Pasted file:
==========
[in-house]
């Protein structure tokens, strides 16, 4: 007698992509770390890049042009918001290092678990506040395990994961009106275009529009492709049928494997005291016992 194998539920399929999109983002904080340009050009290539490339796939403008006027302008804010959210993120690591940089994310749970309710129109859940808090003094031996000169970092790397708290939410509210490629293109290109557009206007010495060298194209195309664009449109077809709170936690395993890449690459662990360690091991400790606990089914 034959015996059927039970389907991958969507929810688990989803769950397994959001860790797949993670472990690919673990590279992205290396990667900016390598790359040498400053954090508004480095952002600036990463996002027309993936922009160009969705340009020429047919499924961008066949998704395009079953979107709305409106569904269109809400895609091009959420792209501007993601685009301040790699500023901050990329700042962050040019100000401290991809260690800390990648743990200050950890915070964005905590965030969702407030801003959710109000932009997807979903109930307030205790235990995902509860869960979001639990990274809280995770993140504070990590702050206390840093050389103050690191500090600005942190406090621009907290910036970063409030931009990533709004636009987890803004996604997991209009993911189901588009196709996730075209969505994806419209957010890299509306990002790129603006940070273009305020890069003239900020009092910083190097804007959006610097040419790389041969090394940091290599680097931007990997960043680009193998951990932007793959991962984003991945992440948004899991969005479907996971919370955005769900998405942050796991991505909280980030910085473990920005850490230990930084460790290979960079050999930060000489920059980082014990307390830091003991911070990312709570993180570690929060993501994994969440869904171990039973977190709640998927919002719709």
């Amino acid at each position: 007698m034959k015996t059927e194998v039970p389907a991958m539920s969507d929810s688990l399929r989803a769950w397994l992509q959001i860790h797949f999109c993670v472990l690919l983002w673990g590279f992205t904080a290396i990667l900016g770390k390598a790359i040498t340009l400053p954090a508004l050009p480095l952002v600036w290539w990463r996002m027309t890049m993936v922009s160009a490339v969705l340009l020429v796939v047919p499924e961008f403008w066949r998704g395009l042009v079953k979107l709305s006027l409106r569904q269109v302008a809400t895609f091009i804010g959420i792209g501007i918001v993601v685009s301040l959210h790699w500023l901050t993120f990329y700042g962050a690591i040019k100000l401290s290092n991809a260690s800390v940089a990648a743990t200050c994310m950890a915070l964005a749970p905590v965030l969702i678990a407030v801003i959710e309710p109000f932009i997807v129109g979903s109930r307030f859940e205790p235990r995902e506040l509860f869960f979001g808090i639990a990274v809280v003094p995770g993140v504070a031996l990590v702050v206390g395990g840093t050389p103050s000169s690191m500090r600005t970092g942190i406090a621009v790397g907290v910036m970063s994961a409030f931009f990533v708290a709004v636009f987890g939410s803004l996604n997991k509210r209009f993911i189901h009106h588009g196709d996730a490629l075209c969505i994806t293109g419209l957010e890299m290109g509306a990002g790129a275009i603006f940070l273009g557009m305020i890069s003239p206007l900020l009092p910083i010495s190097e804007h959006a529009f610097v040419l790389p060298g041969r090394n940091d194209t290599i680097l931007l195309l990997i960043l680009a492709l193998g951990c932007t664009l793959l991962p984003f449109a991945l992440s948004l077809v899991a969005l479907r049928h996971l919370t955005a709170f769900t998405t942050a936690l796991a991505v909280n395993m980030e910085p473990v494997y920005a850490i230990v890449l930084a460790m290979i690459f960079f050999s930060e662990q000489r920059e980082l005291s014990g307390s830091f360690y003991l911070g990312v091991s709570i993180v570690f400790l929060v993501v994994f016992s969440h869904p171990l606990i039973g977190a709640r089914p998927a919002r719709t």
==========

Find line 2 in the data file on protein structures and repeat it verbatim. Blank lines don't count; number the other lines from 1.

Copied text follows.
């Protein structure tokens, strides 16, 4: 007698992509770390890049042009918001290092678990506040395990994961009106275009529009492709049928494997005291016992 194998539920399929999109983002904080340009050009290539490339796939403008006027302008804010959210993120690591940089994310749970309710129109859940808090003094031996000169970092790397708290939410509210490629293109290109557009206007010495060298194209195309664009449109077809709170936690395993890449690459662990360690091991400790606990089914 034959015996059927039970389907991958969507929810688990989803769950397994959001860790797949993670472990690919673990590279992205290396990667900016390598790359040498400053954090508004480095952002600036990463996002027309993936922009160009969705340009020429047919499924961008066949998704395009079953979107709305409106569904269109809400895609091009959420792209501007993601685009301040790699500023901050990329700042962050040019100000401290991809260690800390990648743990200050950890915070964005905590965030969702407030801003959710109000932009997807979903109930307030205790235990995902509860869960979001639990990274809280995770993140504070990590702050206390840093050389103050690191500090600005942190406090621009907290910036970063409030931009990533709004636009987890803004996604997991209009993911189901588009196709996730075209969505994806419209957010890299509306990002790129603006940070273009305020890069003239900020009092910083190097804007959006610097040419790389041969090394940091290599680097931007990997960043680009193998951990932007793959991962984003991945992440948004899991969005479907996971919370955005769900998405942050796991991505909280980030910085473990920005850490230990930084460790290979960079050999930060000489920059980082014990307390830091003991911070990312709570993180570690929060993501994994969440869904171990039973977190709640998927919002719709």